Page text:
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Four years of Modi govt: Kashmir still a sore point amid success

Militancy in Kashmir turned another page with the killing of Hizbul Mujahideen commander Burhan Wani in 2016, with mass protests and stone pelting as law and order become a priority of the state and central government.

india Updated: May 26, 2018 09:52 IST
Rajesh Ahuja
Rajesh Ahuja
New Delhi, Hindustan Times
4 years of Modi govt,Kashmir,Kashmir militancy
Kashmiri protesters throw rocks and bricks at a police vehicle in Srinagar on May 25, 2018. (AP)

The government’s security challenges began three days before it took office. On May 23, 2014, the Indian consulate in Afghanistan’s Herat, bordering Iran, was attacked by four gunmen. One attacker jumped into the compound but was neutralised by the Indo Tibetan Border Police personnel. The other three entered nearby buildings and fired on the compound. After a 10-hour gun battle, they too were neutralised.

Officials concluded the plan was to occupy the consulate and take staff hostage and make a spectacle coinciding with Modi’s oath-taking. India officially stopped short of blaming Pakistan but many in the security establishment suspected the hand of Pakistani elements.

With Modi’s ascendance, the security environment changed. The Jaish-e-Mohammad became active and targeted security camps along with Lashkar-e-Taiba , first in Jammu and Kashmir, and later in Punjab. Each attack raised questions about the government’s preparedness and sharpened Opposition criticism.

Militancy in Kashmir turned another page with the killing of Hizbul Mujahideen commander Burhan Wani in July, 2016 with mass protests and stone pelting as law and order become a priority of the state and central government. In October last year, the government appointed former Intelligence Bureau chief Dineshwar Sharma as an interlocutor.

But as Kashmir continues to be a problem — and not strictly an internal one, given the involvement of Pakistan — the National Democratic Alliance managed to tackle left-wing Maoist insurgents successfully, across several parts of central India, and also benefited from the fact that the Indian Mujahideen (IM) terror outfit, involved in several bomb attacks in India, is more or less extinct.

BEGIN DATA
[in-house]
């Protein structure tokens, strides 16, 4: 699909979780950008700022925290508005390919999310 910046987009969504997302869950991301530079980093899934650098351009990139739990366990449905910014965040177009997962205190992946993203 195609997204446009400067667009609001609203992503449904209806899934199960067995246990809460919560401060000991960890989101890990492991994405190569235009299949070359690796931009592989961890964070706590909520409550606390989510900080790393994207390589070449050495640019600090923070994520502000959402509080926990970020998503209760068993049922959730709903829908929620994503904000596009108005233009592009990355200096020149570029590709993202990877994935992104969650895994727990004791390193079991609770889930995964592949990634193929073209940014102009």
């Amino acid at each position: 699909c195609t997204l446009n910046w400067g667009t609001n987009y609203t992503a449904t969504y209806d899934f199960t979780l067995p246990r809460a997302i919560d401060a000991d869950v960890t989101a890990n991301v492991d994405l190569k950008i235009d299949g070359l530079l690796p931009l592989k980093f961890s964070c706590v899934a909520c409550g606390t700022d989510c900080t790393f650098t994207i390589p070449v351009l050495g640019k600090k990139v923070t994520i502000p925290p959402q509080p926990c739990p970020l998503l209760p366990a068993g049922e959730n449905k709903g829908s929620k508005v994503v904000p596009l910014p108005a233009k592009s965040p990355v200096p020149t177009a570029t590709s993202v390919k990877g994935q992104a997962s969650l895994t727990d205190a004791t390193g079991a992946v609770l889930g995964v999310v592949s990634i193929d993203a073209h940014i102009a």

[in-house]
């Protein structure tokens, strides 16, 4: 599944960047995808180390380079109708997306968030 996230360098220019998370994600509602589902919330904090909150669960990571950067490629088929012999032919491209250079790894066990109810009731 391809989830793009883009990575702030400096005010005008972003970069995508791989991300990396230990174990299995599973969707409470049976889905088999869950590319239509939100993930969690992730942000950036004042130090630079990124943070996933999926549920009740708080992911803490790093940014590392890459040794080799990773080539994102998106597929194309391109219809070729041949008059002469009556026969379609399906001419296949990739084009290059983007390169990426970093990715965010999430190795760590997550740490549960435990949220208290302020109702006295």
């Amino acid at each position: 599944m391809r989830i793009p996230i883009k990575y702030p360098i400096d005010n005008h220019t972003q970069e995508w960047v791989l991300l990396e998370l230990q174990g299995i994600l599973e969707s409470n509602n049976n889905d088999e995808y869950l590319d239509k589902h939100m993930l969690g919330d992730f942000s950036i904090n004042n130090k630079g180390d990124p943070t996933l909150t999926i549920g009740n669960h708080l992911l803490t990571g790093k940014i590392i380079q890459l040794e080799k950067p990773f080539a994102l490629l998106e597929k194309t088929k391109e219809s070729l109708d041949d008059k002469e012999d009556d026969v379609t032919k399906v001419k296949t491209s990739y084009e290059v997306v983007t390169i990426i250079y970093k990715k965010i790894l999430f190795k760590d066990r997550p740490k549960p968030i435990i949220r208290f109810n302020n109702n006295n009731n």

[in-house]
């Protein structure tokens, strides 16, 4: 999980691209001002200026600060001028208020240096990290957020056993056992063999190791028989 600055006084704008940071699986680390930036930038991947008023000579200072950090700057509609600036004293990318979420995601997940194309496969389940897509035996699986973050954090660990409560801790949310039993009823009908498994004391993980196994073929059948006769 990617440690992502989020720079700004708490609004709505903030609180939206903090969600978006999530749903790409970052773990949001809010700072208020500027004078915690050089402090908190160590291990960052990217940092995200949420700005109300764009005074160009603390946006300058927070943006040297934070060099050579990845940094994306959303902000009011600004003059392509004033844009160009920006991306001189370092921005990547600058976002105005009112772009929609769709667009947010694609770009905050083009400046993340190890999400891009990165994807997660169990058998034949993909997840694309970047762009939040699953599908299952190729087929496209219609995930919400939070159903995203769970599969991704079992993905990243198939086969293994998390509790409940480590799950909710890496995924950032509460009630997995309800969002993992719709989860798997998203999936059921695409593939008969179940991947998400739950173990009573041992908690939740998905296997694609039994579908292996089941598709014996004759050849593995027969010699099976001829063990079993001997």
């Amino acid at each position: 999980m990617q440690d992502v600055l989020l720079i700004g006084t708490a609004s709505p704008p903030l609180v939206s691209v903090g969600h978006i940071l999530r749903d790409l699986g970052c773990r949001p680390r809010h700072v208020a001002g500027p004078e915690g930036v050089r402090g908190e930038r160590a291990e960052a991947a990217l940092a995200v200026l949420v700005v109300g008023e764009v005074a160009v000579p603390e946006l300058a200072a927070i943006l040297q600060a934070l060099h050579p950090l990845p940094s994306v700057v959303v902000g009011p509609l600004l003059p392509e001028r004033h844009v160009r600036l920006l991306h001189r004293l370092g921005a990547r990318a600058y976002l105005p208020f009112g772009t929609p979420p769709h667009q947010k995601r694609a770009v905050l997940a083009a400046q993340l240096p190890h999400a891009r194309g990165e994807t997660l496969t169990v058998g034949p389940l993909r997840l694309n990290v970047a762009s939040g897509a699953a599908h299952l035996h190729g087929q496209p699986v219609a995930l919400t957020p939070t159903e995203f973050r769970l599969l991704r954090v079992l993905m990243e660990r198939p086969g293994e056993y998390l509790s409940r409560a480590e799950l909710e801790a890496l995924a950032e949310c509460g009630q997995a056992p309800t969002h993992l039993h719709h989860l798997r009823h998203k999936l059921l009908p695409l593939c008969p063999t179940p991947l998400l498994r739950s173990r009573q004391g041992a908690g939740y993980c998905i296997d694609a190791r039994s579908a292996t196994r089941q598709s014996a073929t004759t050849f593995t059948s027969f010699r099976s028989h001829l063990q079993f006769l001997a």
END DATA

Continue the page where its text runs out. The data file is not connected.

In December 2014, Maoists killed 14 CRPF personnel in Chhattisgarh’s Sukma. In 2016, they killed 10 CRPF commandos belonging to the force’s elite anti-Maoist force, the Commando Battalion for Resolute Action (CoBRA), in Bihar’s Aurangabad district. The deadliest Maoist attack till date came on April 24 last year, when armed rebels killed 25 CRPF personnel and injured seven in Sukma district. Yet, since May 2014, security forces have killed 544 Maoists.

Intensive operations, coupled with development programmes and schemes to deprive Maoists opportunities to exploit local populations, helped. Incidents of violence came down to a three-figure number in 2017 for the first time this decade.

The government had different plans altogether for the Northeast. Multiple home ministry officials HT spoke to agreed that militancy is on the decline in the region. Government data supports this fact. From 1,024-odd insurgency-related incidents across the region in 2012, the number came down to 308 in 2017.

Former CRPF chief Dilip Trivedi who retired in 2014 acknowledged improvements in NE and in Maoist-affected areas. “The real challenge remains Kashmir where militancy has shown no sign of waning. Furthermore stone pelting has emerged as a major security concern,” Trivedi said.

(With inputs from Azaan Javaid)

First Published: May 26, 2018 09:51 IST